KH: Yeah, yeah.
IC: We kept it going, like all out, some real Robocop shit. I walk up on him and give him hell. It was like, “Ah, man, that might be a bit too far.”
N: [laughs] Yeah, there might be some kids here.
IC: [laughs] A little too Scorsese for ’em.
KH: “Did he have to shoot him in the head all those times?”
IC: Yeah, it’s just one of those surprising moments – like [Kevin] being blown back with the [shotgun] – it’s a moment that keeps the fantasy intact. You know what I’m saying? I think with comedies you need to have those moments where you bend reality to its fullest and then snap it back.
N: I remember when that scene first happened I was like, “Oh my, this got dark really quick.”
IC: [laughs] Real quick!
N: Along similar lines, there’s plenty of big ticket action set pieces and cool chase sequences. Do you have a favorite moment from the filming process? Maybe one of those “holy shit I can’t believe this is happening right now” kind of things?
IC: That first opening scene for me when I’m driving that Ram truck!
KH: Yeah, you don’t put Cube in goddamn machines with engines like that. Dude, I honestly thought about that yesterday though. Just the takes with you at the beginning of the movie with the Dodge Ram, the red truck. That’s him in there all day. He’s like a kid in a candy shop in there. The movie definitely opens up with a huge bang.
N: Cube, you’ve been writing and producing for a minute now. Kevin, you’re also getting into that realm too with projects like Let Me Explain and Real Husbands of Hollywood. What interests you in that aspect of the creative process?
IC: That’s where all the action is, producing and writing. Executing a movie is fun. It’s fun to shoot it and act, but I want to be in those meetings. I want to talk about locations. I want to talk about colors, cinematography, and make sure the movie works on those levels. The movie can be fucked up on a lot of levels, you know? You can fuck it up in pre-production, you can fuck it up shooting it, you can fuck it up cutting it and selling it! If you’re not a producer, you’re not gonna be in a few of those steps and you can look up and it’s not what you wanted it to be. As a producer, you always have a say, you can massage it and make it what you want it to be from start to finish. There’s no moments where you’re like, “Ugh, I wish they could have done that better” or “My part’s good, but everything else sucks.” [laughs]
KH: It’s about that control though. At the end of the day, you want to control your career, your brand, your destiny, and the best way to do that is to get educated on all avenues – from the writing process to the producing process to the directing process. You don’t have to be a director. I’m not a director, but I understand what’s going on. I understand where I’m supposed to be, where the cameras should be, and why they should be there. That makes everyone else’s job easier, because you’re there and you know what you’re supposed to be doing, and it makes you a more powerful actor because your conversations with the director will be different. Directors like that because you’re adding input to what’s already there, but you’re also seeing something they might have missed from their perspective.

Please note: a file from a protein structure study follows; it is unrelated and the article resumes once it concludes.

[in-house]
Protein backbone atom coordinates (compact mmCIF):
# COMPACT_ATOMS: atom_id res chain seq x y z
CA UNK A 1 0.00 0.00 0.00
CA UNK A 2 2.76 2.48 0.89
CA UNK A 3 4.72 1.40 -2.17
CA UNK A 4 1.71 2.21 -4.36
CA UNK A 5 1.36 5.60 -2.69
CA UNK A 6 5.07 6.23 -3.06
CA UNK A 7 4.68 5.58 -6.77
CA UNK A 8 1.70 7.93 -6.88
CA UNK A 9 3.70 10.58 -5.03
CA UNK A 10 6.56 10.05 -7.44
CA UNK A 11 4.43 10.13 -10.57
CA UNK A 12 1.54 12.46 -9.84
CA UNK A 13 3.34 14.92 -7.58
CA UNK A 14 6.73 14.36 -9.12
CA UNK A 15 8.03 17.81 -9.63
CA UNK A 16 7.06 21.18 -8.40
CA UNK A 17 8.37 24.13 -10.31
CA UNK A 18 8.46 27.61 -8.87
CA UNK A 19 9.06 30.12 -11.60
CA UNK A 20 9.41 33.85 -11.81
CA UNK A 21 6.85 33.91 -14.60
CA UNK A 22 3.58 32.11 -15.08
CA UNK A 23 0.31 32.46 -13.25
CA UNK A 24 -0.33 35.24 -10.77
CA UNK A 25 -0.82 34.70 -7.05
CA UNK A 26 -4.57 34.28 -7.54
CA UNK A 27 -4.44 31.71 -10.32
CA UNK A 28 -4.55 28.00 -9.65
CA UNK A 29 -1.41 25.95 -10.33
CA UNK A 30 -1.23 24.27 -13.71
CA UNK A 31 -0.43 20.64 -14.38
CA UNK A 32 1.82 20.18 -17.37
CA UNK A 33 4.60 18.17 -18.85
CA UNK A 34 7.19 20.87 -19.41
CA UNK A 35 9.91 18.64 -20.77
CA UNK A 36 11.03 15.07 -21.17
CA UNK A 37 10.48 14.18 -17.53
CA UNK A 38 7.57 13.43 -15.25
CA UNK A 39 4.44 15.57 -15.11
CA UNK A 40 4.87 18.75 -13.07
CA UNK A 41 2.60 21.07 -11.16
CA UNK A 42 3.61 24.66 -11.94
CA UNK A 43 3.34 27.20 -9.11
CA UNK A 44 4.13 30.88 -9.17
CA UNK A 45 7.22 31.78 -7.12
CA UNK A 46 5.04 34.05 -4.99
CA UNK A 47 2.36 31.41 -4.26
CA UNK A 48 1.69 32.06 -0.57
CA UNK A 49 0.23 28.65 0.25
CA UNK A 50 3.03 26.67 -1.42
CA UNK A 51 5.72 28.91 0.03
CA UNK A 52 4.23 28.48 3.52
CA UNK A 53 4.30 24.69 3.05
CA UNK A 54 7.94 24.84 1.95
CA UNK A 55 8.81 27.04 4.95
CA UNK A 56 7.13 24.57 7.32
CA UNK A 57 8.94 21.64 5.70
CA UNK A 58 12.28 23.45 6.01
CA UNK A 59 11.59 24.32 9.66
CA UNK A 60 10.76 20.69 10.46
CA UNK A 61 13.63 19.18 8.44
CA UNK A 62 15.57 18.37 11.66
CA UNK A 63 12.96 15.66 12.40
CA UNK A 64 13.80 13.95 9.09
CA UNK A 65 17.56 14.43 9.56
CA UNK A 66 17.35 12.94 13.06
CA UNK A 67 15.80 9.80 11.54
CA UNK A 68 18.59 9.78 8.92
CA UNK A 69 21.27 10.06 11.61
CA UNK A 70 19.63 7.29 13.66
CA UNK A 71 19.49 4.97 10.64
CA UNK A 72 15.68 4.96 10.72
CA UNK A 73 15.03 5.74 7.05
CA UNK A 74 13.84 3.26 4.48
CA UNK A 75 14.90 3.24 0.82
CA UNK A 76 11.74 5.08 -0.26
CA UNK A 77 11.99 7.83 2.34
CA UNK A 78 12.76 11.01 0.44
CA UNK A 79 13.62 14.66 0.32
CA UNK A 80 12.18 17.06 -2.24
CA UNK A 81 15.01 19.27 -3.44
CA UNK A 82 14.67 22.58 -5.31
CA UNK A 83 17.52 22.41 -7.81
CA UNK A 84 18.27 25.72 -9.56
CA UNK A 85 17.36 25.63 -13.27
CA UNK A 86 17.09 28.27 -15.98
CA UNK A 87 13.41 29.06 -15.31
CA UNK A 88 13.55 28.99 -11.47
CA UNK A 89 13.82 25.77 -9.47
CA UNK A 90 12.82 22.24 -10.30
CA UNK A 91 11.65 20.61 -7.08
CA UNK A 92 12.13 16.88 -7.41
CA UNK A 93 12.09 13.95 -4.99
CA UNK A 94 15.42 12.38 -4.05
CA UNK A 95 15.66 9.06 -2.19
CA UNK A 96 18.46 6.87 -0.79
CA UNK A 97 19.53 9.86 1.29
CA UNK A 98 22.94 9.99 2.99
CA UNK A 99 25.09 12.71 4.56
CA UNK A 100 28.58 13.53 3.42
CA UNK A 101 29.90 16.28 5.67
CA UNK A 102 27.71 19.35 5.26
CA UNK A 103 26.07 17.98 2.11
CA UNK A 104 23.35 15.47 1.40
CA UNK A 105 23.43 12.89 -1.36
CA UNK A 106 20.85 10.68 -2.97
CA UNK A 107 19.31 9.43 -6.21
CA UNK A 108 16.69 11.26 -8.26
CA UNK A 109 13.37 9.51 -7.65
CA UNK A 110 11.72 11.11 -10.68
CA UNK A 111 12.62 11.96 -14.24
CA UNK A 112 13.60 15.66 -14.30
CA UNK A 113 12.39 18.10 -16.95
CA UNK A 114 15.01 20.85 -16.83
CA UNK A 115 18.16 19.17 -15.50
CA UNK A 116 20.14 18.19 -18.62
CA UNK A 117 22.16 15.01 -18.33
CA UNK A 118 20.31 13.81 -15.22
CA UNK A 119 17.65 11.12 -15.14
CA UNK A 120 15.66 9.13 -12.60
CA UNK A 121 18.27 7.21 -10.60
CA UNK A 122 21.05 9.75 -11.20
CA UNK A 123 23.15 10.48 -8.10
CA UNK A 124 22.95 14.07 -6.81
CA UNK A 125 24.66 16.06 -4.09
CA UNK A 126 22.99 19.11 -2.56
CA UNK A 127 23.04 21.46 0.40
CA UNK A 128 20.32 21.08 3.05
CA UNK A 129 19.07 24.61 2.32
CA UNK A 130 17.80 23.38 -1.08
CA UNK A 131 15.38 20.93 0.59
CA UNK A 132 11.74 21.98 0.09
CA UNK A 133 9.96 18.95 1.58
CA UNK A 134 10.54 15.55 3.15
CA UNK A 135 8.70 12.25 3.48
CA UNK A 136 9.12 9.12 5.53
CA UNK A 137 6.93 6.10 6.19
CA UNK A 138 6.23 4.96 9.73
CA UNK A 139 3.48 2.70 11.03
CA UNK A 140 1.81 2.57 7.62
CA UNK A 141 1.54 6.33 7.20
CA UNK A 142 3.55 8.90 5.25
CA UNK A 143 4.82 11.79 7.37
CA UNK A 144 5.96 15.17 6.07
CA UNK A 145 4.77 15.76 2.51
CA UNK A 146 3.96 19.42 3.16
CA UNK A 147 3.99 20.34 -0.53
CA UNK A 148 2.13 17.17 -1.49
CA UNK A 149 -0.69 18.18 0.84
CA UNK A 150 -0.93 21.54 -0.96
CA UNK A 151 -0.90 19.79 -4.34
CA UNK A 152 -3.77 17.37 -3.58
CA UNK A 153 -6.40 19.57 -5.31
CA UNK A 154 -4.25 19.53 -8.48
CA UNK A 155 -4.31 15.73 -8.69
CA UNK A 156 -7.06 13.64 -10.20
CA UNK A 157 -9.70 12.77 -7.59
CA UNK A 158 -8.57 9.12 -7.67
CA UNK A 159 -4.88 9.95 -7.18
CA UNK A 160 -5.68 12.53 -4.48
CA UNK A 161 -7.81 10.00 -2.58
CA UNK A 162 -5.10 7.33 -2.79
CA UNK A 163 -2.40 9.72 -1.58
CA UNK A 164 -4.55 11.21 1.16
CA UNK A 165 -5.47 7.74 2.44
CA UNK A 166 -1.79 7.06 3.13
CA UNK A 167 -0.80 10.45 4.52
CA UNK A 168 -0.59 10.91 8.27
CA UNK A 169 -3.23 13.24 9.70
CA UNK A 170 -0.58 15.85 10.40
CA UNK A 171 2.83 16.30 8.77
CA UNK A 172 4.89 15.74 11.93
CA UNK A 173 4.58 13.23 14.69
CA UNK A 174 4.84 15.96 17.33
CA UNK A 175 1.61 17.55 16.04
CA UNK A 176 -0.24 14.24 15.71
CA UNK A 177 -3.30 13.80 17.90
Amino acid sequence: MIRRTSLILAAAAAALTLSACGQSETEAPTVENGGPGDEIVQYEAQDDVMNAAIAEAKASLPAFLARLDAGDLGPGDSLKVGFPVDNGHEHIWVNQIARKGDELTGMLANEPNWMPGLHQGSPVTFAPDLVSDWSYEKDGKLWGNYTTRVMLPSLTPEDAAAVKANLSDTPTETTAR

Even the writing process – you’re not paid to write if you’re there as an actor, but you want to make sure it fits your voice, so you say, “I’m going to meet with the writer for a second.” Not to be a dick or change things, but how do we make this better? How do we make better what’s on the page? It’s a better overall process behind the scenes as well as being in front of the camera. I’ve learned so much from watching guys like [Ice Cube] building their company and going on to do so many successful things. It’s the blueprint that’s out there, so why would you not follow it?
N: Kevin, you’ve worked with producer Will Packer quite a bit. Cube, this is your first time working with him. Is it a very collaborative relationship?
IC: I love it. I think he’s a great, smart producer and hopefully we can produce things together for a long time.
KH: What number is this? I think it’s my fifth movie with Will. I can’t say that I have a better relationship with anybody else in the business because there’s a mutual respect for one another and I know he has my best interests at hand. That’s the best thing about a producer. With Cube being a producer on Ride Along, his best interest is in the movie. He’s protecting himself, so he wants everything in the movie to be great. This producer, Will Packer, I feel the same way about. I trust him because I trust that you’re not going to put me in a bad position because I have nothing to complain about. You’ve been right, you’ve executed, you’ve delivered – and that’s the most important thing a producer can do, show that they can deliver and execute on what they say they can.
IC: And keeping control of the ship, keeping the set moving in the right direction. It’s not always the director’s job to keep things moving. It’s the director’s job to get the creativity in the can. But you also need a strong producer to say, “Hey, man. We got it. Let’s move on.”
N: Yeah, you need someone to keep things moving along so your hands are free to do what you need to do.
IC: Yeah, you’re not over here worried about some light in the film because the producer’s not around. You’re focused on the job at hand.
N: One thing I’ve noticed is that movies don’t have theme songs any more. So, I was wondering what it would take to get Chocolate Drop and Ice Cube on the track together for Ride Along 2: It’s Been A Long Time?
KH: [laughs] It’d take years.
IC: [laughs] It might take the United Nations to get that combination. You know what I mean? There’s a little animosity there.
N: Is there a recent battle that I missed?
KH: Nah, I keep ’em separate. I haven’t even introduced him to Chocolate Drop yet. Just from two different rap worlds. You know, Chocolate Drop respects him, but at the same time he feels like he was kind of overlooked in some past situations. Cube’s opinion towards him is so strong that I don’t even bring them together because I know how Dropper is and I’m not trying to bring that to Cube because that’s my guy.
IC: Especially if he starts rappin’.
Ride Along, starring Ice Cube and Kevin Hart, is in theaters everywhere.